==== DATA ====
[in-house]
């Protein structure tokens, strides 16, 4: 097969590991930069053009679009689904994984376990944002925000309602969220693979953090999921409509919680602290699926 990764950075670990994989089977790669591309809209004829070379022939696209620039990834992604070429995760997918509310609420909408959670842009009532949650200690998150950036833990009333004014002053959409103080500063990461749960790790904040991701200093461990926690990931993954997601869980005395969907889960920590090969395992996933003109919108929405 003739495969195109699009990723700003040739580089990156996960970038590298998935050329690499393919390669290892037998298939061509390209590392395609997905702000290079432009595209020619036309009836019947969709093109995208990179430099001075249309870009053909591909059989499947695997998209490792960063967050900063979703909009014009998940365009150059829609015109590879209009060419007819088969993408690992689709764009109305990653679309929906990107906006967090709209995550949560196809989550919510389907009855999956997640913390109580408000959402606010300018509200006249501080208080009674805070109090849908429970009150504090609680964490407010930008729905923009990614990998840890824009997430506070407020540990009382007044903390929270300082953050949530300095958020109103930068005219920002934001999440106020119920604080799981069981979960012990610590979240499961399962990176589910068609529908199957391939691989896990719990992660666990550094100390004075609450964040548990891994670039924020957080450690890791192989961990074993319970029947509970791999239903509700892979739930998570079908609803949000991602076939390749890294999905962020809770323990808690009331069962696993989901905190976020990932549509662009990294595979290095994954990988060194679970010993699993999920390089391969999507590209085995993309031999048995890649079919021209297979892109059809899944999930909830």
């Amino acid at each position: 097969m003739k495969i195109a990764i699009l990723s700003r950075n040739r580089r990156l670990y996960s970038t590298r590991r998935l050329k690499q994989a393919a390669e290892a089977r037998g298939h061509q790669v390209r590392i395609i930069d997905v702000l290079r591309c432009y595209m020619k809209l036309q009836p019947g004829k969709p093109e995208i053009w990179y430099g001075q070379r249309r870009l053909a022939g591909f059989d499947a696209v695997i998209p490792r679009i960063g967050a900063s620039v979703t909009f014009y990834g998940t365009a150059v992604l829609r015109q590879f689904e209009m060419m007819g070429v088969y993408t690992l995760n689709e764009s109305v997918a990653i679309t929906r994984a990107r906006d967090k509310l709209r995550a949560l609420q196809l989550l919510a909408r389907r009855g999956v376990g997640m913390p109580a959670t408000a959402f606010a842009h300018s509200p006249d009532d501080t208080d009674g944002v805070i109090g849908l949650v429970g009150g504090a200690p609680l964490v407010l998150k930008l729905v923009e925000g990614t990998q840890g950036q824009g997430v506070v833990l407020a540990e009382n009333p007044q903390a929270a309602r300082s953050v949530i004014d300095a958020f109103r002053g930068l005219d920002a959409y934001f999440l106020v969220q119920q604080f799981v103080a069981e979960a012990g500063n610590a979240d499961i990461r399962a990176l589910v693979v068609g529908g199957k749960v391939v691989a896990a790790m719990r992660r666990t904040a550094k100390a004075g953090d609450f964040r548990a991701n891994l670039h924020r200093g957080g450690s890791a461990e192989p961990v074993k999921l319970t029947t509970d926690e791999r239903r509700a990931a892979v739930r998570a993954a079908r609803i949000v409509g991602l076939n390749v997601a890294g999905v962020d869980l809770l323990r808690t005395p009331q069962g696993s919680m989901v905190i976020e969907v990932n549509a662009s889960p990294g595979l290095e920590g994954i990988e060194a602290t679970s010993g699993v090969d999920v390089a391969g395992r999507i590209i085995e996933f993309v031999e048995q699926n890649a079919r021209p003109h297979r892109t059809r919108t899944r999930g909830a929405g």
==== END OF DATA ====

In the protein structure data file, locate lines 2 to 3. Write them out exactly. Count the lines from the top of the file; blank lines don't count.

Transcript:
């Protein structure tokens, strides 16, 4: 097969590991930069053009679009689904994984376990944002925000309602969220693979953090999921409509919680602290699926 990764950075670990994989089977790669591309809209004829070379022939696209620039990834992604070429995760997918509310609420909408959670842009009532949650200690998150950036833990009333004014002053959409103080500063990461749960790790904040991701200093461990926690990931993954997601869980005395969907889960920590090969395992996933003109919108929405 003739495969195109699009990723700003040739580089990156996960970038590298998935050329690499393919390669290892037998298939061509390209590392395609997905702000290079432009595209020619036309009836019947969709093109995208990179430099001075249309870009053909591909059989499947695997998209490792960063967050900063979703909009014009998940365009150059829609015109590879209009060419007819088969993408690992689709764009109305990653679309929906990107906006967090709209995550949560196809989550919510389907009855999956997640913390109580408000959402606010300018509200006249501080208080009674805070109090849908429970009150504090609680964490407010930008729905923009990614990998840890824009997430506070407020540990009382007044903390929270300082953050949530300095958020109103930068005219920002934001999440106020119920604080799981069981979960012990610590979240499961399962990176589910068609529908199957391939691989896990719990992660666990550094100390004075609450964040548990891994670039924020957080450690890791192989961990074993319970029947509970791999239903509700892979739930998570079908609803949000991602076939390749890294999905962020809770323990808690009331069962696993989901905190976020990932549509662009990294595979290095994954990988060194679970010993699993999920390089391969999507590209085995993309031999048995890649079919021209297979892109059809899944999930909830």
């Amino acid at each position: 097969m003739k495969i195109a990764i699009l990723s700003r950075n040739r580089r990156l670990y996960s970038t590298r590991r998935l050329k690499q994989a393919a390669e290892a089977r037998g298939h061509q790669v390209r590392i395609i930069d997905v702000l290079r591309c432009y595209m020619k809209l036309q009836p019947g004829k969709p093109e995208i053009w990179y430099g001075q070379r249309r870009l053909a022939g591909f059989d499947a696209v695997i998209p490792r679009i960063g967050a900063s620039v979703t909009f014009y990834g998940t365009a150059v992604l829609r015109q590879f689904e209009m060419m007819g070429v088969y993408t690992l995760n689709e764009s109305v997918a990653i679309t929906r994984a990107r906006d967090k509310l709209r995550a949560l609420q196809l989550l919510a909408r389907r009855g999956v376990g997640m913390p109580a959670t408000a959402f606010a842009h300018s509200p006249d009532d501080t208080d009674g944002v805070i109090g849908l949650v429970g009150g504090a200690p609680l964490v407010l998150k930008l729905v923009e925000g990614t990998q840890g950036q824009g997430v506070v833990l407020a540990e009382n009333p007044q903390a929270a309602r300082s953050v949530i004014d300095a958020f109103r002053g930068l005219d920002a959409y934001f999440l106020v969220q119920q604080f799981v103080a069981e979960a012990g500063n610590a979240d499961i990461r399962a990176l589910v693979v068609g529908g199957k749960v391939v691989a896990a790790m719990r992660r666990t904040a550094k100390a004075g953090d609450f964040r548990a991701n891994l670039h924020r200093g957080g450690s890791a461990e192989p961990v074993k999921l319970t029947t509970d926690e791999r239903r509700a990931a892979v739930r998570a993954a079908r609803i949000v409509g991602l076939n390749v997601a890294g999905v962020d869980l809770l323990r808690t005395p009331q069962g696993s919680m989901v905190i976020e969907v990932n549509a662009s889960p990294g595979l290095e920590g994954i990988e060194a602290t679970s010993g699993v090969d999920v390089a391969g395992r999507i590209i085995e996933f993309v031999e048995q699926n890649a079919r021209p003109h297979r892109t059809r919108t899944r999930g909830a929405g």